Masai Mara National Reserve
Situated 150 metres away from a crossing point Rekero Camp is the perfect place to view the Great migration.The camp evokes the charm of African safaris with nine romantic tents and spectacular views of the surrounding game-filled plains.
The surrounding plains are famed for spectacular year-round game viewing. This includes impressive numbers of lion, elephant, giraffe, cheetah, leopard, serval, and buffalo, zebra, and wildebeest. Wildlife activity reaches a peak during the July to October migration.
Communal camp areas include a spacious lounge tent and a mess tent furnished with a large communal dining table and chairs. Outside, there’s an expansive decked area for alfresco dining and a tranquil campfire by the riverbank. Rekero runs on a combination of solar and generator power, with battery charging facilities available in main areas.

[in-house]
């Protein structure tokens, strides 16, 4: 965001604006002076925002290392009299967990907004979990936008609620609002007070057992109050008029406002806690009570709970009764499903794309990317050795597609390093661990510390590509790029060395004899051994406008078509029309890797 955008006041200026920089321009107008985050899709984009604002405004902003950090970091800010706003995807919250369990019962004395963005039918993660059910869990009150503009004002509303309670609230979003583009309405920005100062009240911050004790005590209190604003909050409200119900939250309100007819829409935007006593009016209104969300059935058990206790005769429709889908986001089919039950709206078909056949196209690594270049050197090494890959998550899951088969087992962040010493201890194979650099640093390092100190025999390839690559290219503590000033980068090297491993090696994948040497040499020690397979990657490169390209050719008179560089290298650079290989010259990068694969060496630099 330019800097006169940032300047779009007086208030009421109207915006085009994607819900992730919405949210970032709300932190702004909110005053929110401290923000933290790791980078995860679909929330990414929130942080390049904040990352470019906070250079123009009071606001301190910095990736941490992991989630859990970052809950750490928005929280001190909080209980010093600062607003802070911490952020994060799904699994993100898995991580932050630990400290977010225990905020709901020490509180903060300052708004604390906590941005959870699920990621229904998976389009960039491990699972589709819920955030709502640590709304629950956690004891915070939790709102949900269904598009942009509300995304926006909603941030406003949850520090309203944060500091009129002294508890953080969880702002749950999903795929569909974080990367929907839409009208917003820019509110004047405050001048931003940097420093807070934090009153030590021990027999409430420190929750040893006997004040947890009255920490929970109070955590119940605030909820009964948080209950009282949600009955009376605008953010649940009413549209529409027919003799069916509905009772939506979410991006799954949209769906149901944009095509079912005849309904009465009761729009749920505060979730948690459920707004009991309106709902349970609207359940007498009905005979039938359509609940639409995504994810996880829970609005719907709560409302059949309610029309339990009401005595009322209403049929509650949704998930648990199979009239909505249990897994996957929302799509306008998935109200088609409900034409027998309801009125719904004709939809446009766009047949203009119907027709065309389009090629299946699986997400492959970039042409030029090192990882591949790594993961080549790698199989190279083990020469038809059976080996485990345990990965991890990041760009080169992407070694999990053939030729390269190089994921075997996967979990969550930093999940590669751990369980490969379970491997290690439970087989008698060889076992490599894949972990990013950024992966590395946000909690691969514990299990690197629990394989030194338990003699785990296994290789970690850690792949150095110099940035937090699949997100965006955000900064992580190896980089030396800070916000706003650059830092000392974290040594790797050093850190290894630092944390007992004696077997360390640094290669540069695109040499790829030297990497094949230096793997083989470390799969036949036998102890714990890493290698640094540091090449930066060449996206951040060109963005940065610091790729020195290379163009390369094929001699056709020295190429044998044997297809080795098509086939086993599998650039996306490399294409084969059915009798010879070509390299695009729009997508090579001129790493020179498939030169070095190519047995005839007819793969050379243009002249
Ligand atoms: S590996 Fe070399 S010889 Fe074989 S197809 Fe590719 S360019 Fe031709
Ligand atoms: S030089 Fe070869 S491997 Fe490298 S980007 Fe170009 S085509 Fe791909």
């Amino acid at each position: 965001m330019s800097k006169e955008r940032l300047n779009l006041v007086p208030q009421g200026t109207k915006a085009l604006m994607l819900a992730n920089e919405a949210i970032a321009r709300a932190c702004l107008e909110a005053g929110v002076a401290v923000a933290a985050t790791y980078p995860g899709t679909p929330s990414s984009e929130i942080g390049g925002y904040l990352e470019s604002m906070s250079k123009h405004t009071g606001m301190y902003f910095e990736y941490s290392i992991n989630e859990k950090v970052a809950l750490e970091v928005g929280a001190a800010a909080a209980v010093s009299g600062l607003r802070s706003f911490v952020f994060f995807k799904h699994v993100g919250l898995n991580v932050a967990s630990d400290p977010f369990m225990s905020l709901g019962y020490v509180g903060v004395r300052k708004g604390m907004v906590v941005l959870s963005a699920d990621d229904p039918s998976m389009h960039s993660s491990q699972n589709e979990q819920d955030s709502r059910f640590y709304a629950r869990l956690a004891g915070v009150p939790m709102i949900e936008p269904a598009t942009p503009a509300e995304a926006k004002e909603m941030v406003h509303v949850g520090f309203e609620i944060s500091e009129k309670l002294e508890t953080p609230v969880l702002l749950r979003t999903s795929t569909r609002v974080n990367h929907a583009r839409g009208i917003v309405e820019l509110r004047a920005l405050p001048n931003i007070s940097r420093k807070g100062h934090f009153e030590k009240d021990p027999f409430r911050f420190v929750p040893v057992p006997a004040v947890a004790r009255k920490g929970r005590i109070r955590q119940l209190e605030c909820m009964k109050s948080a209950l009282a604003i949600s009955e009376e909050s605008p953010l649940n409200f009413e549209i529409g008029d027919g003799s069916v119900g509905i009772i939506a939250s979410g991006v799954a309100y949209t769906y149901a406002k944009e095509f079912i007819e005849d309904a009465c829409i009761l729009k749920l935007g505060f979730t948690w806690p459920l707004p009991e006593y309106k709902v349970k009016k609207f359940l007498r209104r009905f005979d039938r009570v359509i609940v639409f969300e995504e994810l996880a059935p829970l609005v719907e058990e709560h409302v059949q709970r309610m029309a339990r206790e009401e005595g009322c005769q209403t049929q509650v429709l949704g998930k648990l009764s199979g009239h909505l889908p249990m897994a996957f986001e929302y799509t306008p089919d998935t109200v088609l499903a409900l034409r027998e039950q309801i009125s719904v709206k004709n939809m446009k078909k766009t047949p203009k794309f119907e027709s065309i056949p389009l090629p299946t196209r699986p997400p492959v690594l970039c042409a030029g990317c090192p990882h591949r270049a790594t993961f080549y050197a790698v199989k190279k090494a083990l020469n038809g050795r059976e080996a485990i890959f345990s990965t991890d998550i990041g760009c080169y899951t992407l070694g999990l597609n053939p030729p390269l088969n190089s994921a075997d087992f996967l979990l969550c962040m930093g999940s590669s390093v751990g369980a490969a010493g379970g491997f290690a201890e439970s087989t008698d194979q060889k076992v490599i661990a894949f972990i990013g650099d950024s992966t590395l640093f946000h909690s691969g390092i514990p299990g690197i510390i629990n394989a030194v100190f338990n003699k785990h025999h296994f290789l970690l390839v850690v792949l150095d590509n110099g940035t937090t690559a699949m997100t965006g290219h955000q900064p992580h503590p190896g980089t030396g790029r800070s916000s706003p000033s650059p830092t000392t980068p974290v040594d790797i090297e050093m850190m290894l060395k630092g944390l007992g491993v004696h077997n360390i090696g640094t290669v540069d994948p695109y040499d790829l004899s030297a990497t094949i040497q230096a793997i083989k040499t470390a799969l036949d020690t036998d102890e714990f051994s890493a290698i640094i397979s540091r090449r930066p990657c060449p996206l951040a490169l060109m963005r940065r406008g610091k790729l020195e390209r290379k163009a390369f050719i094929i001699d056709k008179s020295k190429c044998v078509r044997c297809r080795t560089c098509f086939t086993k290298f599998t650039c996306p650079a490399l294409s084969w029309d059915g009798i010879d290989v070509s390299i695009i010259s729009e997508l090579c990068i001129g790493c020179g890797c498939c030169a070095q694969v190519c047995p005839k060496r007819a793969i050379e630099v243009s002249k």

Activities include morning and evening game drives, horse riding excursions, and open air bush breakfasts and picnics. Cultural visits provide a great opportunity to meet the inhabitants of local villages and learn about traditional Masai life. Hot air balloon flights can also be arranged, subject to additional cost. Rekero’s location in a prime wildlife area means regular game viewing from the comfort of the camp.
The accommodation comprises nine stylish canvas safari tents flanked by trees along the river bank. Simply and elegantly furnished each tent has a king or twin beds and an en-suite bathroom with washbasin. Outside is a spacious private veranda with lovely river views. A day bed for relaxing and observing the passing wildlife sits on your deck. A complimentary laundry service is provided.
Children aged five years and above are warmly welcome at Rekero. Families with younger children may be accommodated, but this is at the sole discretion of the management. The camp offers two family tents, each sleeping up to five guests in two bedrooms.
Read our Country Information for advice on travel to Kenya.
For further reading on the Masai Mara National Reserve read the UNESCO report that details the Great East African Rift Valley as well.